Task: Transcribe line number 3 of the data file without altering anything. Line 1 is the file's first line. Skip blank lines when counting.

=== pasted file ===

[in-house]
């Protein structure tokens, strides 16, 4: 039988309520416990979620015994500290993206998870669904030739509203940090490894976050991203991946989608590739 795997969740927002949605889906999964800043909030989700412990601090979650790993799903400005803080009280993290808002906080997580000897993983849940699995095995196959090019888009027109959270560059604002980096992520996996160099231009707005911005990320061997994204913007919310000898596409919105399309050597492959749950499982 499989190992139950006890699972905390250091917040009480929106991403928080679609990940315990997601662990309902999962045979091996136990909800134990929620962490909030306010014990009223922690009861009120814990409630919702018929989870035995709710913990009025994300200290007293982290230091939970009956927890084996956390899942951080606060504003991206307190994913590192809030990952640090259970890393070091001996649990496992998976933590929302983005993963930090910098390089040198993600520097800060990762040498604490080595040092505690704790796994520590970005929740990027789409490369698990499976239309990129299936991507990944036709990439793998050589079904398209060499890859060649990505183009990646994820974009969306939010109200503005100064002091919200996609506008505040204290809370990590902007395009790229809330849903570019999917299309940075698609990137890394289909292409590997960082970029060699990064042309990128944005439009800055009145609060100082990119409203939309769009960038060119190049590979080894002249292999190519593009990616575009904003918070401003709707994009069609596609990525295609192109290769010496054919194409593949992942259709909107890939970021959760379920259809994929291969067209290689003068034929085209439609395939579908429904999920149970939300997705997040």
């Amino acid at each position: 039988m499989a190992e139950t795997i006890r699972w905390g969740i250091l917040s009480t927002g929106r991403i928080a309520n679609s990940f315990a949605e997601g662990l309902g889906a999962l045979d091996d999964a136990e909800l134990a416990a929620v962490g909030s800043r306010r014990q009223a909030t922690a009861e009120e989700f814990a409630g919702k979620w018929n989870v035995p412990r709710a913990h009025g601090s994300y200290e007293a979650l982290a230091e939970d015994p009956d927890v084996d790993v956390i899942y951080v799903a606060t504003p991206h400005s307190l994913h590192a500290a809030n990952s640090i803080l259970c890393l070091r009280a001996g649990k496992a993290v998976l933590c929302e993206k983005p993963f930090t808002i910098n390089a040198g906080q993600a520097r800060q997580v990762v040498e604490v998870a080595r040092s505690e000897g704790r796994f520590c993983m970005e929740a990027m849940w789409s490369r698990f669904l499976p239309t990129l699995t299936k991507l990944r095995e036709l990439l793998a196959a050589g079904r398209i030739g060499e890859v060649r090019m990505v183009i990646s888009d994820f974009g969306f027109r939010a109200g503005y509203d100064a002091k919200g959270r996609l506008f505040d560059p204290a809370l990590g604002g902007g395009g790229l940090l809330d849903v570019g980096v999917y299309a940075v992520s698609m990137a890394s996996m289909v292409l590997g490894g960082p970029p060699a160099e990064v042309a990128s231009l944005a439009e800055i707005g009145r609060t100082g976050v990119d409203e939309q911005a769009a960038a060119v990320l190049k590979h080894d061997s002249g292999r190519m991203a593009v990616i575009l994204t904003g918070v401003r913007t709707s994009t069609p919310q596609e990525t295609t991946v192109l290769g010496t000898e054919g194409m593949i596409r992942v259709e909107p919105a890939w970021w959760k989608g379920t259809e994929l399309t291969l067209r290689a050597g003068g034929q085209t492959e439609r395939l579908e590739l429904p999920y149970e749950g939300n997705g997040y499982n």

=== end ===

């Amino acid at each position: 039988m499989a190992e139950t795997i006890r699972w905390g969740i250091l917040s009480t927002g929106r991403i928080a309520n679609s990940f315990a949605e997601g662990l309902g889906a999962l045979d091996d999964a136990e909800l134990a416990a929620v962490g909030s800043r306010r014990q009223a909030t922690a009861e009120e989700f814990a409630g919702k979620w018929n989870v035995p412990r709710a913990h009025g601090s994300y200290e007293a979650l982290a230091e939970d015994p009956d927890v084996d790993v956390i899942y951080v799903a606060t504003p991206h400005s307190l994913h590192a500290a809030n990952s640090i803080l259970c890393l070091r009280a001996g649990k496992a993290v998976l933590c929302e993206k983005p993963f930090t808002i910098n390089a040198g906080q993600a520097r800060q997580v990762v040498e604490v998870a080595r040092s505690e000897g704790r796994f520590c993983m970005e929740a990027m849940w789409s490369r698990f669904l499976p239309t990129l699995t299936k991507l990944r095995e036709l990439l793998a196959a050589g079904r398209i030739g060499e890859v060649r090019m990505v183009i990646s888009d994820f974009g969306f027109r939010a109200g503005y509203d100064a002091k919200g959270r996609l506008f505040d560059p204290a809370l990590g604002g902007g395009g790229l940090l809330d849903v570019g980096v999917y299309a940075v992520s698609m990137a890394s996996m289909v292409l590997g490894g960082p970029p060699a160099e990064v042309a990128s231009l944005a439009e800055i707005g009145r609060t100082g976050v990119d409203e939309q911005a769009a960038a060119v990320l190049k590979h080894d061997s002249g292999r190519m991203a593009v990616i575009l994204t904003g918070v401003r913007t709707s994009t069609p919310q596609e990525t295609t991946v192109l290769g010496t000898e054919g194409m593949i596409r992942v259709e909107p919105a890939w970021w959760k989608g379920t259809e994929l399309t291969l067209r290689a050597g003068g034929q085209t492959e439609r395939l579908e590739l429904p999920y149970e749950g939300n997705g997040y499982n």